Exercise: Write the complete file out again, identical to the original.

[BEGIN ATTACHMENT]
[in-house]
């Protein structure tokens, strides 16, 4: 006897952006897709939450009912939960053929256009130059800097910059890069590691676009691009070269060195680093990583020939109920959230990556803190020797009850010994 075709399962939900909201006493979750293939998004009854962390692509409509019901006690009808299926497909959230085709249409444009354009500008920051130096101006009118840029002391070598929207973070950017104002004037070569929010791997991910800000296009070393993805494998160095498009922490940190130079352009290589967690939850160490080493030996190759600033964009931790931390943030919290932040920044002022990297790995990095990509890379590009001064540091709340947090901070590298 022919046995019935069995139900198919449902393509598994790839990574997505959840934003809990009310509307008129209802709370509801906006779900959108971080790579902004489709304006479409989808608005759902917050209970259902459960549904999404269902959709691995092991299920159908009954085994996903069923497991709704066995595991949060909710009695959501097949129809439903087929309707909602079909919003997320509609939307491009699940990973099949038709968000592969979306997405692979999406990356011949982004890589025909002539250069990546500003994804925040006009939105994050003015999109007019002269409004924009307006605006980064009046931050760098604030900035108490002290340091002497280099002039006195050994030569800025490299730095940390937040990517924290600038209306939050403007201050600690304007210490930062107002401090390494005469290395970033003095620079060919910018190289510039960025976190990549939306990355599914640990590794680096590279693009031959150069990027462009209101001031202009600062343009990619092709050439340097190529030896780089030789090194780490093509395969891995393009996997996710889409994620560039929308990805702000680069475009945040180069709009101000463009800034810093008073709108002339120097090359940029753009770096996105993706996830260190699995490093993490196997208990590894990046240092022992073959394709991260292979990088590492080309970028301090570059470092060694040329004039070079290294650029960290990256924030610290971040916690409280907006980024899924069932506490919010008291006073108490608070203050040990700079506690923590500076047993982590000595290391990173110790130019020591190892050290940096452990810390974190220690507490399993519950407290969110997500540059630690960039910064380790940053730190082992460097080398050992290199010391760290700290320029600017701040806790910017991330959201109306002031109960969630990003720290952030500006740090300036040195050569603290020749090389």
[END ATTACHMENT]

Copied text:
[in-house]
């Protein structure tokens, strides 16, 4: 006897952006897709939450009912939960053929256009130059800097910059890069590691676009691009070269060195680093990583020939109920959230990556803190020797009850010994 075709399962939900909201006493979750293939998004009854962390692509409509019901006690009808299926497909959230085709249409444009354009500008920051130096101006009118840029002391070598929207973070950017104002004037070569929010791997991910800000296009070393993805494998160095498009922490940190130079352009290589967690939850160490080493030996190759600033964009931790931390943030919290932040920044002022990297790995990095990509890379590009001064540091709340947090901070590298 022919046995019935069995139900198919449902393509598994790839990574997505959840934003809990009310509307008129209802709370509801906006779900959108971080790579902004489709304006479409989808608005759902917050209970259902459960549904999404269902959709691995092991299920159908009954085994996903069923497991709704066995595991949060909710009695959501097949129809439903087929309707909602079909919003997320509609939307491009699940990973099949038709968000592969979306997405692979999406990356011949982004890589025909002539250069990546500003994804925040006009939105994050003015999109007019002269409004924009307006605006980064009046931050760098604030900035108490002290340091002497280099002039006195050994030569800025490299730095940390937040990517924290600038209306939050403007201050600690304007210490930062107002401090390494005469290395970033003095620079060919910018190289510039960025976190990549939306990355599914640990590794680096590279693009031959150069990027462009209101001031202009600062343009990619092709050439340097190529030896780089030789090194780490093509395969891995393009996997996710889409994620560039929308990805702000680069475009945040180069709009101000463009800034810093008073709108002339120097090359940029753009770096996105993706996830260190699995490093993490196997208990590894990046240092022992073959394709991260292979990088590492080309970028301090570059470092060694040329004039070079290294650029960290990256924030610290971040916690409280907006980024899924069932506490919010008291006073108490608070203050040990700079506690923590500076047993982590000595290391990173110790130019020591190892050290940096452990810390974190220690507490399993519950407290969110997500540059630690960039910064380790940053730190082992460097080398050992290199010391760290700290320029600017701040806790910017991330959201109306002031109960969630990003720290952030500006740090300036040195050569603290020749090389």